Chinese Terra Cotta Warrior unveiled at Reno's Desert Research Institute

New instillation open for public viewing, will serve as reminder of research collaboration


TheGeneralUnveiling-2013-smlDr. Stephen G. Wells, DRI President, and air quality expert Dr. Judith Chow thank Tom and Mary Kay Gallagher for donating a replica Terra Cotta Warrior to DRI.(RENO) - In 2005 scientists from Reno's Desert Research Institute launched a joint research project with Chinese researchers to analyze indoor air pollutants and create sustainable practices to preserve China's ancient Terra Cotta Army from the impacts of air pollution, humidity and tourism.

Dr. Stephen G. Wells, DRI President, and air quality expert Dr. Judith Chow thank Tom and Mary Kay Gallagher for donating a replica Terra Cotta Warrior to DRI. 

This morning an instillation showcasing the results of DRI's work and featuring a life-size statue of a Terra Cotta General was unveiled in the lobby of DRI's Reno campus by Dr. Stephen Wells, DRI President, Drs. Judith Chow and John Watson, internationally known air quality experts in DRI's Division of Atmospheric Sciences, and Tom and Mary Kay Gallagher, long-time DRI supporters. Mr. Gallagher is also a former Trustee and currently serves a Fellow on DRI's Research Foundation.

"This exhibit calls attention to DRI's international impact and its great working relationships with similar institutions in China," said Tom Gallagher. "It tells a tremendous story and highlights DRI's involvement in helping to solve the incredible environmental challenges facing China and the rest of the world."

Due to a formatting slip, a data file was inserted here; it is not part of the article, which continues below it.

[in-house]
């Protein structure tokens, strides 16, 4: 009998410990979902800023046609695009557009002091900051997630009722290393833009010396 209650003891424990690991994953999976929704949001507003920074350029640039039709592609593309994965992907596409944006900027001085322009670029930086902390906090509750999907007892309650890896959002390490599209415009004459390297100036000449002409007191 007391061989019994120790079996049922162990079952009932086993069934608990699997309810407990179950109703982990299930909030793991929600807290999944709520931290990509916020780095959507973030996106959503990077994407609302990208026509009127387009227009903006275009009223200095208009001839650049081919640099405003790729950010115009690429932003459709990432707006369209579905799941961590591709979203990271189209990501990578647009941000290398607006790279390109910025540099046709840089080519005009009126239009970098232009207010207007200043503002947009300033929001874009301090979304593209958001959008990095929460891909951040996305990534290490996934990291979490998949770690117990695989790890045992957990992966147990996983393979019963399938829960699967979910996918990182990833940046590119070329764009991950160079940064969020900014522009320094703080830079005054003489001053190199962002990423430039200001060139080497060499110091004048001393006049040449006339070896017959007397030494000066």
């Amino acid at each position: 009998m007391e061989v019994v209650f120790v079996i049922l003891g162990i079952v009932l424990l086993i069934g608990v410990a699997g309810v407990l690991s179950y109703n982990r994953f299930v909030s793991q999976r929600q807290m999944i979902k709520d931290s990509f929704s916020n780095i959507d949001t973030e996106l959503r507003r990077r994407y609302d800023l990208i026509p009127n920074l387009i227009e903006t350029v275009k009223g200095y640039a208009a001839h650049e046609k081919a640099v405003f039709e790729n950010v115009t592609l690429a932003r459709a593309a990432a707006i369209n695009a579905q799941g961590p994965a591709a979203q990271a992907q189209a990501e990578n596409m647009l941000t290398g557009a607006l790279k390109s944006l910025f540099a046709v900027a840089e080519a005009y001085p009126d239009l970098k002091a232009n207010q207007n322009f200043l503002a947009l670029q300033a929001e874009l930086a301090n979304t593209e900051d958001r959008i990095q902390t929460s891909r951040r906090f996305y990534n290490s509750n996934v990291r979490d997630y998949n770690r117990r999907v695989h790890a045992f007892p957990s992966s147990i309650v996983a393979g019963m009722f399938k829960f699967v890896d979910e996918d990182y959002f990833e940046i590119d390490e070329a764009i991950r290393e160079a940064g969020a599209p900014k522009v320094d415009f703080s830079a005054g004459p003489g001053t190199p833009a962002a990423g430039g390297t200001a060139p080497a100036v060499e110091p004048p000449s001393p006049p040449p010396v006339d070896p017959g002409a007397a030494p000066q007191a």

"The General," replica statue stands nearly seven-feet tall, weighs over 300 pounds and was constructed from the same clay soil that ancient craftsman used to create Emperor Qin's army more than 2,000 years ago. It was donated to DRI by the Gallaghers, who purchased the replica from Emperor Qin's Terra Cotta Warriors and Horses Museum outside Xi'an, China during a visit last fall with Dr. Wells that coincided with Governor Brian Sandoval's trade mission to China.

"There's a metaphor for this story and this generous donation from Mr. and Mrs. Gallagher," Dr. Chow explained. "DRI researchers have and continue to create great things for their constituents - the people of Nevada, the U.S. and the world. We can't do this, however, without the continued sponsorship of these constituents, through their encouragement of government allocations for research and innovation, and through their direct contributions to scholarships and endowments."

Drs. Chow and Watson, who have collaborated with Chinese scientists for more than a decade on air quality issues and have generated a steady stream of Chinese graduate research students to DRI's Reno and Las Vegas campuses, plan to continue their efforts in restoring the ancient relics in Xi'an and lead additional efforts in atmospheric research throughout China.

Video b-roll of this morning's event and DRI's work on the Terra Cotta Army is available upon request.

300dpi-Dr-Watson-and-Dr-Chow-assembling-a-pollution-sampler-thbDr. Watson and Dr. Chow assembling a pollution sampler. terra-cotta-warrior-molding-thbThe result of thirty years of exposure. judy-chow-and-warrior-thbDr. Chow was key in leading the efforts in measuring pollutant exposure levels.


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